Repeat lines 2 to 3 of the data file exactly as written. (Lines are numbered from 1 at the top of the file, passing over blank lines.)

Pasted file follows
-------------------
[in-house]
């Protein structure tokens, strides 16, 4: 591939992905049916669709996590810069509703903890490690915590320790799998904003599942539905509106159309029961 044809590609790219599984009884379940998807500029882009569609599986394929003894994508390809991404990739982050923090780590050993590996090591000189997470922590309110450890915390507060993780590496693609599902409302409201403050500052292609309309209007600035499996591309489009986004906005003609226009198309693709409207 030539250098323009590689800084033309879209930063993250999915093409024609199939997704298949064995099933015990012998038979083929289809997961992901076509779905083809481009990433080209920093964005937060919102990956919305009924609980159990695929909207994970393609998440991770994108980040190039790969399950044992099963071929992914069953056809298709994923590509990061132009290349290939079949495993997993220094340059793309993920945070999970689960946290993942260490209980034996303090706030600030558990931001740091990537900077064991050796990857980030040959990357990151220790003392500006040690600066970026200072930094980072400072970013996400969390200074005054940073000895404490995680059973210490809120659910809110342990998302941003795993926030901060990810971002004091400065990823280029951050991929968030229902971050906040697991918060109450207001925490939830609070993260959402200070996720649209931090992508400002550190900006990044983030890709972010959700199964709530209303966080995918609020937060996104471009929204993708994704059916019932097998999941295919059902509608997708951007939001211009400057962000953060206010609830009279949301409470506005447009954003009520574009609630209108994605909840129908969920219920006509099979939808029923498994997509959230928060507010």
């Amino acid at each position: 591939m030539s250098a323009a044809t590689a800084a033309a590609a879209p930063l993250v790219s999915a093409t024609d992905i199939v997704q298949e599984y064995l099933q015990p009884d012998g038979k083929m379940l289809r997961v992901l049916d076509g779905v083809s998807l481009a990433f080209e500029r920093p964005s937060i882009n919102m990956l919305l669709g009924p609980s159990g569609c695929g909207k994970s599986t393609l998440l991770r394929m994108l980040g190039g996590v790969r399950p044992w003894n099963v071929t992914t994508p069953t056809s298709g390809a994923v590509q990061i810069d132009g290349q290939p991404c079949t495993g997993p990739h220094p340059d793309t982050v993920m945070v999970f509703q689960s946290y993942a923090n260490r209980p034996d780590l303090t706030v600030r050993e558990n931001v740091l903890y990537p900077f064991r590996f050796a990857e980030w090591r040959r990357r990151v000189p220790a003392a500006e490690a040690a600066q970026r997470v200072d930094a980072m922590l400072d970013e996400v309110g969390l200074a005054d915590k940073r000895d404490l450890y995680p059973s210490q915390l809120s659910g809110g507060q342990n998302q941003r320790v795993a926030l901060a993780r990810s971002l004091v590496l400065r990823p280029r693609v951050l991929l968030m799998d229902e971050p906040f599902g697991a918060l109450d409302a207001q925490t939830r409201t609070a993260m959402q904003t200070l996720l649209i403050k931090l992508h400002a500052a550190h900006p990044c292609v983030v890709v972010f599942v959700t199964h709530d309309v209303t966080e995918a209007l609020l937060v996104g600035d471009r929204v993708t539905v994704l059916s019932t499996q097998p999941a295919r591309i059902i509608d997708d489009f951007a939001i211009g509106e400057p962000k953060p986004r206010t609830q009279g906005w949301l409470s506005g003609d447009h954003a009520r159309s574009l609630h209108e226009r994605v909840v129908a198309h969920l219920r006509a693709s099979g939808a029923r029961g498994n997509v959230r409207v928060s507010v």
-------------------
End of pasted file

């Protein structure tokens, strides 16, 4: 591939992905049916669709996590810069509703903890490690915590320790799998904003599942539905509106159309029961 044809590609790219599984009884379940998807500029882009569609599986394929003894994508390809991404990739982050923090780590050993590996090591000189997470922590309110450890915390507060993780590496693609599902409302409201403050500052292609309309209007600035499996591309489009986004906005003609226009198309693709409207 030539250098323009590689800084033309879209930063993250999915093409024609199939997704298949064995099933015990012998038979083929289809997961992901076509779905083809481009990433080209920093964005937060919102990956919305009924609980159990695929909207994970393609998440991770994108980040190039790969399950044992099963071929992914069953056809298709994923590509990061132009290349290939079949495993997993220094340059793309993920945070999970689960946290993942260490209980034996303090706030600030558990931001740091990537900077064991050796990857980030040959990357990151220790003392500006040690600066970026200072930094980072400072970013996400969390200074005054940073000895404490995680059973210490809120659910809110342990998302941003795993926030901060990810971002004091400065990823280029951050991929968030229902971050906040697991918060109450207001925490939830609070993260959402200070996720649209931090992508400002550190900006990044983030890709972010959700199964709530209303966080995918609020937060996104471009929204993708994704059916019932097998999941295919059902509608997708951007939001211009400057962000953060206010609830009279949301409470506005447009954003009520574009609630209108994605909840129908969920219920006509099979939808029923498994997509959230928060507010």
């Amino acid at each position: 591939m030539s250098a323009a044809t590689a800084a033309a590609a879209p930063l993250v790219s999915a093409t024609d992905i199939v997704q298949e599984y064995l099933q015990p009884d012998g038979k083929m379940l289809r997961v992901l049916d076509g779905v083809s998807l481009a990433f080209e500029r920093p964005s937060i882009n919102m990956l919305l669709g009924p609980s159990g569609c695929g909207k994970s599986t393609l998440l991770r394929m994108l980040g190039g996590v790969r399950p044992w003894n099963v071929t992914t994508p069953t056809s298709g390809a994923v590509q990061i810069d132009g290349q290939p991404c079949t495993g997993p990739h220094p340059d793309t982050v993920m945070v999970f509703q689960s946290y993942a923090n260490r209980p034996d780590l303090t706030v600030r050993e558990n931001v740091l903890y990537p900077f064991r590996f050796a990857e980030w090591r040959r990357r990151v000189p220790a003392a500006e490690a040690a600066q970026r997470v200072d930094a980072m922590l400072d970013e996400v309110g969390l200074a005054d915590k940073r000895d404490l450890y995680p059973s210490q915390l809120s659910g809110g507060q342990n998302q941003r320790v795993a926030l901060a993780r990810s971002l004091v590496l400065r990823p280029r693609v951050l991929l968030m799998d229902e971050p906040f599902g697991a918060l109450d409302a207001q925490t939830r409201t609070a993260m959402q904003t200070l996720l649209i403050k931090l992508h400002a500052a550190h900006p990044c292609v983030v890709v972010f599942v959700t199964h709530d309309v209303t966080e995918a209007l609020l937060v996104g600035d471009r929204v993708t539905v994704l059916s019932t499996q097998p999941a295919r591309i059902i509608d997708d489009f951007a939001i211009g509106e400057p962000k953060p986004r206010t609830q009279g906005w949301l409470s506005g003609d447009h954003a009520r159309s574009l609630h209108e226009r994605v909840v129908a198309h969920l219920r006509a693709s099979g939808a029923r029961g498994n997509v959230r409207v928060s507010v």